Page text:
There is a major double standard in Hollywood when it comes to aging celebrities. Male actors not only land roles, but leading roles, in films at any and every age. Female actors, on the other hand, rarely land lead roles in feature films over the age of forty. If they do, aging is part of their character’s storyline. God forbid a woman over forty actually be at peace with her age and her body. With older leading men, of course, age is ignored in the story.
Why does aging always have to be a part of a woman’s narrative? Why is she always expected to stress over aging and the natural changes that she experiences in her life and body? Men are not expected to fear aging. Older male characters in movies do not make jokes about their wrinkles or sob over missing their youth. They do not fear what women will think of their aging bodies the way older lead female characters tend to worry about what men think.
As we reported last week, actress Kim Cattrall allowed herself to be aged in the first SATC movie, as her character was turning 50 when the actress was two years away from that milestone in real life. There is empowerment in an actor allowing her physical self to be portrayed as older than she actually is.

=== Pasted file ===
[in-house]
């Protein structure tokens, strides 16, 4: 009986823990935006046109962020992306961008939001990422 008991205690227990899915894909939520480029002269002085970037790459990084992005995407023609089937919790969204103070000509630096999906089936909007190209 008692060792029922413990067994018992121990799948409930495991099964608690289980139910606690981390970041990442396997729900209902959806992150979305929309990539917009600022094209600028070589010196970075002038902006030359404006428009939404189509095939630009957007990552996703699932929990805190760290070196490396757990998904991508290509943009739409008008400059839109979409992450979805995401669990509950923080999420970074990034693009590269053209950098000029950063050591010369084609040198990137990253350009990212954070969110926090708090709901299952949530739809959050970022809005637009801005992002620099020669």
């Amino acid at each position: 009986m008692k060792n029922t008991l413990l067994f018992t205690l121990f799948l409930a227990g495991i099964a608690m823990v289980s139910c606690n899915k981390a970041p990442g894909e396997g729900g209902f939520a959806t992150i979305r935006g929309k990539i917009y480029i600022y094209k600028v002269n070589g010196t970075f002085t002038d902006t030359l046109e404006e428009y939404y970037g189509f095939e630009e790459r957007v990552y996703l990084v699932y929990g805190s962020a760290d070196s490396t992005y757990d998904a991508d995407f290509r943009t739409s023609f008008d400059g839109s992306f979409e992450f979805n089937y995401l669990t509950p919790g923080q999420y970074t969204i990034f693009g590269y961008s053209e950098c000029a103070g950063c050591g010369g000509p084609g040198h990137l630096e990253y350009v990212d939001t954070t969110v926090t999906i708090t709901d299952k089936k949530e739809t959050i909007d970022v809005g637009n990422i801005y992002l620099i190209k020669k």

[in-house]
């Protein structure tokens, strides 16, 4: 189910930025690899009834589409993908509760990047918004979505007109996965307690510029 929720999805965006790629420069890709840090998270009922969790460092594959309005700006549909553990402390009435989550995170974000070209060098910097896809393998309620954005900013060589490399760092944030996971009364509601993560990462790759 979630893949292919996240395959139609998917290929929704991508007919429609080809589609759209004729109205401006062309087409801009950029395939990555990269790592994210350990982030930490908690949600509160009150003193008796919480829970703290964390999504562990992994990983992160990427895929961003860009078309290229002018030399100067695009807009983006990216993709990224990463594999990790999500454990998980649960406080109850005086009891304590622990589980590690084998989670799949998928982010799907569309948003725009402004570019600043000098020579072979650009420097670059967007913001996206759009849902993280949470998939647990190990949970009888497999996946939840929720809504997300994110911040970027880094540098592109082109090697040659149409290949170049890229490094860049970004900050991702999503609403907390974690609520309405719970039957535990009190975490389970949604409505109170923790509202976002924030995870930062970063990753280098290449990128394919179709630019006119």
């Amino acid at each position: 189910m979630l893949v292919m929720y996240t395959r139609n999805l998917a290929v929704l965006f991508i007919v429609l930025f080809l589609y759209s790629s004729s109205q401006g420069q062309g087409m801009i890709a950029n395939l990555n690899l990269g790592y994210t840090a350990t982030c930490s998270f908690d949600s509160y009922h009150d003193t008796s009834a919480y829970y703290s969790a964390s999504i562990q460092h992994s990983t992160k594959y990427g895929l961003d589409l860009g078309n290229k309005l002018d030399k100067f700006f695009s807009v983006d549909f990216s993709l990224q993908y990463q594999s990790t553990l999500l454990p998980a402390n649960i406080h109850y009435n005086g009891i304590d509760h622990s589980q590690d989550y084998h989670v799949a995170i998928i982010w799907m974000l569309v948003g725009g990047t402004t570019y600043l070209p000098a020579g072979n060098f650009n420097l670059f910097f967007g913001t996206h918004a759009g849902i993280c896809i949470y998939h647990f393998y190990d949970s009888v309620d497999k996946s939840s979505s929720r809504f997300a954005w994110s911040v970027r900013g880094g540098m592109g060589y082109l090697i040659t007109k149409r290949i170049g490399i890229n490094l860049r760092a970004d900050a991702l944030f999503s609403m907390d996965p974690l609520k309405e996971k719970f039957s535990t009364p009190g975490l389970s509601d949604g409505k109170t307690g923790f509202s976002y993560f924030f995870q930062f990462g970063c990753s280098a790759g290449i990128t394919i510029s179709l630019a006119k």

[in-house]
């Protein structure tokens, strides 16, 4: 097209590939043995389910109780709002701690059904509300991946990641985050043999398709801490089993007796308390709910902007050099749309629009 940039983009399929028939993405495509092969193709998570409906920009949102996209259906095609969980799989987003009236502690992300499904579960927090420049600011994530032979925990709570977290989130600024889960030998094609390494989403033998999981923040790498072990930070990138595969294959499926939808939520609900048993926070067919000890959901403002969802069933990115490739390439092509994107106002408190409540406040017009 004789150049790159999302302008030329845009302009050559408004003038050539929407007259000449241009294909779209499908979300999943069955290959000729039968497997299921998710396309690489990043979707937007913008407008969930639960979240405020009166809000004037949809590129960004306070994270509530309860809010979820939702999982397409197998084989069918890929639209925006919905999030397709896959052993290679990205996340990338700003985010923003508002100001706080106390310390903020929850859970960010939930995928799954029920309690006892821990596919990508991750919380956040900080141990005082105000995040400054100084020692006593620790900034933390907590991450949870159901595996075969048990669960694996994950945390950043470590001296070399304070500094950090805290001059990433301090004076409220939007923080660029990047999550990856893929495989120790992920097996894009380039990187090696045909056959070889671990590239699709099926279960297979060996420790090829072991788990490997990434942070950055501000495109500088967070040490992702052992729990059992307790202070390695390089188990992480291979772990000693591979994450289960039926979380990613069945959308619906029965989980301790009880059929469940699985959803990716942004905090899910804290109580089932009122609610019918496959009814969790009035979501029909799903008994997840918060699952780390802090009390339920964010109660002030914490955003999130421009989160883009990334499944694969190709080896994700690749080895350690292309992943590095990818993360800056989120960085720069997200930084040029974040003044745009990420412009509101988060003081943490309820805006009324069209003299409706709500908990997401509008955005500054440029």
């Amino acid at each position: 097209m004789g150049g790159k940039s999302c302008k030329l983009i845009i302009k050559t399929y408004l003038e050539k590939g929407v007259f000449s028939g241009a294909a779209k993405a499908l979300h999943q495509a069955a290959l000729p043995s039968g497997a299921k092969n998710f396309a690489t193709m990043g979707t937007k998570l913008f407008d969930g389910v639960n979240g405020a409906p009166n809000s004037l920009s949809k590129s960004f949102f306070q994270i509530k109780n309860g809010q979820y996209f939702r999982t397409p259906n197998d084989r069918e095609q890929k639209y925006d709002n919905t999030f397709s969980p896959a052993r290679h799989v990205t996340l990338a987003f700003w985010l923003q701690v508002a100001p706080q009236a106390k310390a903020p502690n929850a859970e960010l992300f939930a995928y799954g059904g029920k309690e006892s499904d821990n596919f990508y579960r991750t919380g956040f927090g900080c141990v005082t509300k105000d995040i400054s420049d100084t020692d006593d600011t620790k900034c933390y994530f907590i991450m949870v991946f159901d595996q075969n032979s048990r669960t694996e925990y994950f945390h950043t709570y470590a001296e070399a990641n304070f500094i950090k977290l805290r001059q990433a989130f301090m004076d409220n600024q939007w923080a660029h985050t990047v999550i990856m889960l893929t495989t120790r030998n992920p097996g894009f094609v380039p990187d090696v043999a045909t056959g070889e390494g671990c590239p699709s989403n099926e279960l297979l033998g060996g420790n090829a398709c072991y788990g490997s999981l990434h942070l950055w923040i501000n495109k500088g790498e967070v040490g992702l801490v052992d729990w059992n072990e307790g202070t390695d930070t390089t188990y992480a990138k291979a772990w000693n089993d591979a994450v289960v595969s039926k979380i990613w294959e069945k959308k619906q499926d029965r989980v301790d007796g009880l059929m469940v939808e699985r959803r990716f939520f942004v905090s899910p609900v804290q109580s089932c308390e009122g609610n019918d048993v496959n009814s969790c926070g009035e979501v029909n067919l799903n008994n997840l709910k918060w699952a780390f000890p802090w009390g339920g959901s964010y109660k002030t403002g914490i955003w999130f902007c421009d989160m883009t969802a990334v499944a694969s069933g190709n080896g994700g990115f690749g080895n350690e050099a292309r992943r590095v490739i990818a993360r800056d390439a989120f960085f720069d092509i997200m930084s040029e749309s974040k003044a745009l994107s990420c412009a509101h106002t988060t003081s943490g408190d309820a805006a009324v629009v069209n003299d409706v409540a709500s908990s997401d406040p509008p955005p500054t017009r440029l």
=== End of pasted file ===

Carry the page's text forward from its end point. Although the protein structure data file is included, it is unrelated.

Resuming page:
It is time that Hollywood casts older female leads without their age being a part of the storyline. We have to promote a world where we do not see aging as something to be dreaded, and where neither women nor men are hyper-focused on the signs of their aging. That is just another form of obsession with “flaws” in our physical bodies, just like with stresses over weight. At any age, just like at any size, a person should never be consumed with obsessing over the physical.
A forty-something female character has just as much life to live as a male character. The same goes for the real world. Wake up, Hollywood. Age is not a bad word, for women or for anyone.